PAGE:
The appliance enables load-balancing, security, resilience, quality of service, and application optimization, and intelligently decides how and via which path to route specific types of traffic. This scenario further describes how consumer-grade WAN connections, when consolidated, can deliver high-grade services comparable with those offered via much more expensive fiber optic and metro-ethernet connections.
In somewhat more complex scenarios where there are several remote branch offices, interconnections between sites, and connectivity to the internet, the above arrangement is not as flexible. In such cases, a cloud-based SD-WAN service is preferable. Consider the following diagram:
In this scenario, this multisite enterprise has several SD-WAN-enabled edge devices at each location. These devices are controlled via the virtual SD-WAN controller found on the cloud. Administrators can log into the controller and configure the WAN network as a whole.
From the single controller, interconnectivity between sites can be configured, quality of service parameters can be set, security and accessibility between sites can be defined, and allowed internet connectivity can be configured. Such SD-WAN solutions are also called SD-WAN as a service (SD-WANaaS) and use the SaaS cloud service model. Such services are most often subscription-based and are highly customizable, allowing you to purchase only the services and features that are useful to you. This solution is also more scalable and modifiable, which is essential, especially for fast-growing and evolving enterprises.
Most of our ITSP partners offer SD-WAN. For more information, contact your TeleDynamics rep or visit the preferred partners page on our website.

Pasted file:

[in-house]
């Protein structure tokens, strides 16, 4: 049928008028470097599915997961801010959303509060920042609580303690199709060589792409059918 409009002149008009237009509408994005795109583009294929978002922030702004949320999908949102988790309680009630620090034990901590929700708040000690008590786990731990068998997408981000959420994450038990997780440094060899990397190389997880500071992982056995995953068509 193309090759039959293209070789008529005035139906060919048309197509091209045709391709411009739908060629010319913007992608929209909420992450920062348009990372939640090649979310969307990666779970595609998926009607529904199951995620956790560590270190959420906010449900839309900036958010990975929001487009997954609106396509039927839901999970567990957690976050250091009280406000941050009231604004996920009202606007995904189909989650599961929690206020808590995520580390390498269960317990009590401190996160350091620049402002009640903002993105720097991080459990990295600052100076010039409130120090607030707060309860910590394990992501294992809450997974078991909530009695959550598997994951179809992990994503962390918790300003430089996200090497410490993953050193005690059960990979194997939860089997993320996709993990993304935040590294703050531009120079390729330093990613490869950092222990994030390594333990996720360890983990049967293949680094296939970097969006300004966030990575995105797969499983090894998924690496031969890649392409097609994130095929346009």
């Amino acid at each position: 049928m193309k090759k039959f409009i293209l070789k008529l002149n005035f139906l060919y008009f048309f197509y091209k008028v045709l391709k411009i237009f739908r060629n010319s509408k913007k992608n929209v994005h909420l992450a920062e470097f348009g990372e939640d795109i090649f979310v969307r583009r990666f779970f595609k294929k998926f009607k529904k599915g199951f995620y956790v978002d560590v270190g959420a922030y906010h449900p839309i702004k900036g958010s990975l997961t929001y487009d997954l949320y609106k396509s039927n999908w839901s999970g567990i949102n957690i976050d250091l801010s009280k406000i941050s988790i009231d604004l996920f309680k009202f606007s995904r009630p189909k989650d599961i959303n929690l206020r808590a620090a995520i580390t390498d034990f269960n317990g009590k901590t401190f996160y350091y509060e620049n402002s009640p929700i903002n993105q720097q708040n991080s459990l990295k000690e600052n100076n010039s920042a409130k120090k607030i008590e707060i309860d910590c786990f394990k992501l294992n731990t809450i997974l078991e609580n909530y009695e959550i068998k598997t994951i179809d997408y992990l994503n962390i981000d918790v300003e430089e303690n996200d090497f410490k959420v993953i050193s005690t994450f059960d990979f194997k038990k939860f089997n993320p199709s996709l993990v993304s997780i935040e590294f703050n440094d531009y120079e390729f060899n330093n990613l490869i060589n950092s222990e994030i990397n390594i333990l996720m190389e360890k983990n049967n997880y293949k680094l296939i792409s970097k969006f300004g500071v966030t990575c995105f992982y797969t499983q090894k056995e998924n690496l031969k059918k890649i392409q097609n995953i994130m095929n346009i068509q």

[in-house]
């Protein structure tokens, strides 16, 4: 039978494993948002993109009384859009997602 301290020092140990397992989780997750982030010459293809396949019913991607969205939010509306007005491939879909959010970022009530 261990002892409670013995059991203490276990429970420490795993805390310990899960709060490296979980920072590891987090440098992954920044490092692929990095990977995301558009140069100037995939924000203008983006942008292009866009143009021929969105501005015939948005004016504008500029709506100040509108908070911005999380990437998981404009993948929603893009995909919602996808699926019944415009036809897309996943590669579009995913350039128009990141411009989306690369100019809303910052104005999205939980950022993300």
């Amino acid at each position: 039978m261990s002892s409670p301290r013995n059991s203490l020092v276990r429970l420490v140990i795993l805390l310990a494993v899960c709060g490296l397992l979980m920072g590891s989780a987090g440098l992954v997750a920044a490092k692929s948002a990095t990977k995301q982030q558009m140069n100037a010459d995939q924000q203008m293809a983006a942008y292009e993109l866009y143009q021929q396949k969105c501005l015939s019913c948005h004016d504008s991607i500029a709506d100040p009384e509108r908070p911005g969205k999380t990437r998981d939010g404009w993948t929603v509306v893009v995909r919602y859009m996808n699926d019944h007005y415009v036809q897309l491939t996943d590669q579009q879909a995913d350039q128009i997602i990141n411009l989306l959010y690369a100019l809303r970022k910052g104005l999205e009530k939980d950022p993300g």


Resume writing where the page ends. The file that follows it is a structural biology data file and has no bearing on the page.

Why SD-WANs are so important
The WAN is becoming more and more important, especially because of the proliferation of cloud-based applications. By definition, such applications require a WAN connection. As more and more cloud applications are used, many of which are mission-critical to a multitude of enterprises, the WAN connection is becoming a more essential part of business.
This is why resilience, bandwidth, quality of service, and availability are no longer simply a luxury that only the largest enterprises can enjoy, but a necessity even for SMEs leveraging the cloud.
Among the most important mission-critical, cloud-based business services offered today are:
- Telecommunications services, including telephony, contact centers, and voice- and video-based customer service offerings are an integral part of many companies. They often rely heavily on voice and/or video communication with their customers and their business partners. Collaboration services like Teams or Slack are also a very important part of the operation of many enterprises.
- Business applications, such as CRM, helpdesk, ticketing, financial services, email and web services are all applications that are largely offered on the cloud.
- Backup and storage, including cloud-based file sharing, as well as backup and storage, are crucial for many businesses to operate.
The WAN is becoming a mission-critical service for enterprises of today, and as time goes on, the reliance of businesses on the WAN is expected to increase even further. SD-WAN technologies are an excellent way of simplifying deployment and management while increasing resilience, availability, and bandwidth, as well as decreasing costs.